Declaring your college football fandom digitally is about to get a little bit easier, thanks to a new mobile phone app developed by a pair of recent Notre Dame graduates.
A sample image of TextPride's Notre Dame app set to launch in the next month.
The app, called TextPride, allows its users to add images of licensed logos and mascots from most popular college football teams to their text messages. The idea is the brainchild of Sean O’Brien and Evan Wray, a former walk-on football player for the Irish. The pair laid out plans to develop their app while putting the final touches on their undergraduate degrees last spring.
Users of the app can purchase a package of a couple dozen emoticon-like images from many of the brand name schools in college sports for $1.99. Notre Dame was the first of nearly 40 schools to jump on board and allow TextPride to use several of its official images like the monogram, the golden dome and the leprechaun. Wray said getting Notre Dame, a notoriously tough licensing nut to crack, on board was their biggest early obstacle to starting the company.
“Licensing is very difficult in any situation, especially for a start-up company with no proven sales or a business model. Especially if you’re a start-up company that’s run by two college kids. That was definitely hard to get going,” he said.
With Notre Dame signed on, several other big colleges such as Texas, Michigan and Florida joined in as well. After securing a handful of licensing rights, O’Brien and Wray — a political science major and an economics major respectively — were able to find the funding they needed to pay a developer and get their company off the ground.
O’Brien and Wray met through Wray’s roommate at Notre Dame, current senior safety Chris Salvi. Wray and Salvi played football together at Butler as freshman and both transferred to Notre Dame and walked on to the Irish team. Wray’s career ended after two season because of concussions, which left him with plenty of time to run through business ideas with O’Brien in their apartment.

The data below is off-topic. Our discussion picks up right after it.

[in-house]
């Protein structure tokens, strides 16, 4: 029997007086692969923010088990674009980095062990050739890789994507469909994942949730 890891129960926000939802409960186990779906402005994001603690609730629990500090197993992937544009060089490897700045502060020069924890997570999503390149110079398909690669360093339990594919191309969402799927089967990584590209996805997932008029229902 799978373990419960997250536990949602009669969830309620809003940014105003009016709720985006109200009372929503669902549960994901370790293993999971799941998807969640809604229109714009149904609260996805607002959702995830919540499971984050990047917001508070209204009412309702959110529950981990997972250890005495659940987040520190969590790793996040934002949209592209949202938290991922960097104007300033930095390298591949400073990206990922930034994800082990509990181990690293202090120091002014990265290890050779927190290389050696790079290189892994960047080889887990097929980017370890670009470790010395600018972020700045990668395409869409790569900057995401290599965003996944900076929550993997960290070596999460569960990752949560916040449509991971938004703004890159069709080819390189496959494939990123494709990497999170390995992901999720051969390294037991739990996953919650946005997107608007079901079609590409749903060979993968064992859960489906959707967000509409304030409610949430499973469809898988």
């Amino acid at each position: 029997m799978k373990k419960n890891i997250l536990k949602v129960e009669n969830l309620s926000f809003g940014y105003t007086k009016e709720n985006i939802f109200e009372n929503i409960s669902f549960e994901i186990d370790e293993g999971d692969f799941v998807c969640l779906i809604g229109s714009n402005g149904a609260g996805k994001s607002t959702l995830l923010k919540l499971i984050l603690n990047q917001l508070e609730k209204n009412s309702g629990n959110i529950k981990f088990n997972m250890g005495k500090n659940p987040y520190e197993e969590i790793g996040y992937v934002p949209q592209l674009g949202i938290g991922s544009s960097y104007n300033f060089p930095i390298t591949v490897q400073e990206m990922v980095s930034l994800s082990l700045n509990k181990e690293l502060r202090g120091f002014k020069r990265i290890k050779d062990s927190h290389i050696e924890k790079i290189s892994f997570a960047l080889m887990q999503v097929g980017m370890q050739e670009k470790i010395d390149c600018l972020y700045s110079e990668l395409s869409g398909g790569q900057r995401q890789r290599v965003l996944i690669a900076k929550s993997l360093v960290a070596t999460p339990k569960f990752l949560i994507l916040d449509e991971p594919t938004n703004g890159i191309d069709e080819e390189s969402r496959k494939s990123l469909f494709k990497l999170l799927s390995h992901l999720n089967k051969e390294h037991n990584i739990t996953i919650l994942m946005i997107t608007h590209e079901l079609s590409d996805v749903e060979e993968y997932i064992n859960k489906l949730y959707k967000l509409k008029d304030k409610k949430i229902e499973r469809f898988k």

“It’s just one of those things where it was really just a light bulb idea,” O’Brien said. “We wanted to be our own bosses and the best way to do that is to think of good business ideas.”
They first fleshed the idea for TextPride out on paper in March and both are surprised with how fast it’s gone from a plan in a notebook to an operating company. They hope to eventually expand to more college teams, professional teams and any other group that has a brand and people willing to text about it.
Wray and O’Brien will both be in South Bend for the Notre Dame-Michigan football game this weekend to promote the company and put the app through its final round of testing before launching to the public. They hope to be on the market within a couple of weeks. Wray said while they are being particularly cautious not to break any NCAA compliance rules, he is hoping that his connections with the Notre Dame football program will help spread the word for the new business.
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